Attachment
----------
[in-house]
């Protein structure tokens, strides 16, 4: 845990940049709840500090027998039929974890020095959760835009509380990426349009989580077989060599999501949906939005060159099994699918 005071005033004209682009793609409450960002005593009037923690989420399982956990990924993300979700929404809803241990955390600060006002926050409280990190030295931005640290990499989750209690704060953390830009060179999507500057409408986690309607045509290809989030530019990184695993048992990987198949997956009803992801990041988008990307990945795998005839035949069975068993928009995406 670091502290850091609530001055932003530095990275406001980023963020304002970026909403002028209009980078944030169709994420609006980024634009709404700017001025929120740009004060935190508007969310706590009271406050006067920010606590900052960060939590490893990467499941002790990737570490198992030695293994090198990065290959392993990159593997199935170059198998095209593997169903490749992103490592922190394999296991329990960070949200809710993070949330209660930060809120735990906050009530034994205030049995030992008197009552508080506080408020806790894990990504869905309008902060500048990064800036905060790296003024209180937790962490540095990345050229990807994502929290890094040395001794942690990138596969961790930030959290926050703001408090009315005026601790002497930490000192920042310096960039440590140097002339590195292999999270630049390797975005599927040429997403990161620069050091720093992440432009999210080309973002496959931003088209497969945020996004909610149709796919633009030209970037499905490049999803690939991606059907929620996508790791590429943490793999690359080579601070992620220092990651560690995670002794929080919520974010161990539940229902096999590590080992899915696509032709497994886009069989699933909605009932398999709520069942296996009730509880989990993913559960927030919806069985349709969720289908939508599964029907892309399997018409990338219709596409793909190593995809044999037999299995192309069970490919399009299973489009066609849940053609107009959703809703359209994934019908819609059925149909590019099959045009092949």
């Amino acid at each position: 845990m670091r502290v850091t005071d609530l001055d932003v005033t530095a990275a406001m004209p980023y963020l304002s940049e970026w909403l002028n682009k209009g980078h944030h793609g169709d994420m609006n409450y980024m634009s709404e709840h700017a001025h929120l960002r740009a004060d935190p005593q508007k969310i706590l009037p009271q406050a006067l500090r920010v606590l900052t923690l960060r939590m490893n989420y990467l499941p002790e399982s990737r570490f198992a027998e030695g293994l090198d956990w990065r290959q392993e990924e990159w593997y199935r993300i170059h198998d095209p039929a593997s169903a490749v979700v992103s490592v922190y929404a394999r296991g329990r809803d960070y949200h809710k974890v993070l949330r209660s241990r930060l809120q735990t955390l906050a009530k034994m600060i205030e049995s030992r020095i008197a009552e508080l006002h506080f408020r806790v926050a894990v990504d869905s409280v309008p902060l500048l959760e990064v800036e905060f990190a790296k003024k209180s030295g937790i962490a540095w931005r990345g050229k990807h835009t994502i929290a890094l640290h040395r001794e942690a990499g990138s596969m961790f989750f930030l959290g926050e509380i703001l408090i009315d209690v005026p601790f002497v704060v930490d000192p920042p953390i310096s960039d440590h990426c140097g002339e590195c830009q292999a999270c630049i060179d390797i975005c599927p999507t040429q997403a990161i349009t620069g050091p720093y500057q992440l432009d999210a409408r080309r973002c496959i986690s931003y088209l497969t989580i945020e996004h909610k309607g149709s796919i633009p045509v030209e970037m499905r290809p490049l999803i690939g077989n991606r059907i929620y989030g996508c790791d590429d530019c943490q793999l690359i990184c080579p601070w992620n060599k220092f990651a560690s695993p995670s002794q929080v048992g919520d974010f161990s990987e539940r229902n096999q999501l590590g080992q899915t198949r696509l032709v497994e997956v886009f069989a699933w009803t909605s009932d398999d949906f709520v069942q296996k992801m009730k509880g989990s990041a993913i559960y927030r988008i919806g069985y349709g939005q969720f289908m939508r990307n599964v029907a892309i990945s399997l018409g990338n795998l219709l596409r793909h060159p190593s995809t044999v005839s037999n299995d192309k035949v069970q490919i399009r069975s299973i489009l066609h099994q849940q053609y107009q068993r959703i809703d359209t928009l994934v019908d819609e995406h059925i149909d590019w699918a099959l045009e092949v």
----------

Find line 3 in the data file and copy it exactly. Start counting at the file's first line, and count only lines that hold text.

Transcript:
């Amino acid at each position: 845990m670091r502290v850091t005071d609530l001055d932003v005033t530095a990275a406001m004209p980023y963020l304002s940049e970026w909403l002028n682009k209009g980078h944030h793609g169709d994420m609006n409450y980024m634009s709404e709840h700017a001025h929120l960002r740009a004060d935190p005593q508007k969310i706590l009037p009271q406050a006067l500090r920010v606590l900052t923690l960060r939590m490893n989420y990467l499941p002790e399982s990737r570490f198992a027998e030695g293994l090198d956990w990065r290959q392993e990924e990159w593997y199935r993300i170059h198998d095209p039929a593997s169903a490749v979700v992103s490592v922190y929404a394999r296991g329990r809803d960070y949200h809710k974890v993070l949330r209660s241990r930060l809120q735990t955390l906050a009530k034994m600060i205030e049995s030992r020095i008197a009552e508080l006002h506080f408020r806790v926050a894990v990504d869905s409280v309008p902060l500048l959760e990064v800036e905060f990190a790296k003024k209180s030295g937790i962490a540095w931005r990345g050229k990807h835009t994502i929290a890094l640290h040395r001794e942690a990499g990138s596969m961790f989750f930030l959290g926050e509380i703001l408090i009315d209690v005026p601790f002497v704060v930490d000192p920042p953390i310096s960039d440590h990426c140097g002339e590195c830009q292999a999270c630049i060179d390797i975005c599927p999507t040429q997403a990161i349009t620069g050091p720093y500057q992440l432009d999210a409408r080309r973002c496959i986690s931003y088209l497969t989580i945020e996004h909610k309607g149709s796919i633009p045509v030209e970037m499905r290809p490049l999803i690939g077989n991606r059907i929620y989030g996508c790791d590429d530019c943490q793999l690359i990184c080579p601070w992620n060599k220092f990651a560690s695993p995670s002794q929080v048992g919520d974010f161990s990987e539940r229902n096999q999501l590590g080992q899915t198949r696509l032709v497994e997956v886009f069989a699933w009803t909605s009932d398999d949906f709520v069942q296996k992801m009730k509880g989990s990041a993913i559960y927030r988008i919806g069985y349709g939005q969720f289908m939508r990307n599964v029907a892309i990945s399997l018409g990338n795998l219709l596409r793909h060159p190593s995809t044999v005839s037999n299995d192309k035949v069970q490919i399009r069975s299973i489009l066609h099994q849940q053609y107009q068993r959703i809703d359209t928009l994934v019908d819609e995406h059925i149909d590019w699918a099959l045009e092949v």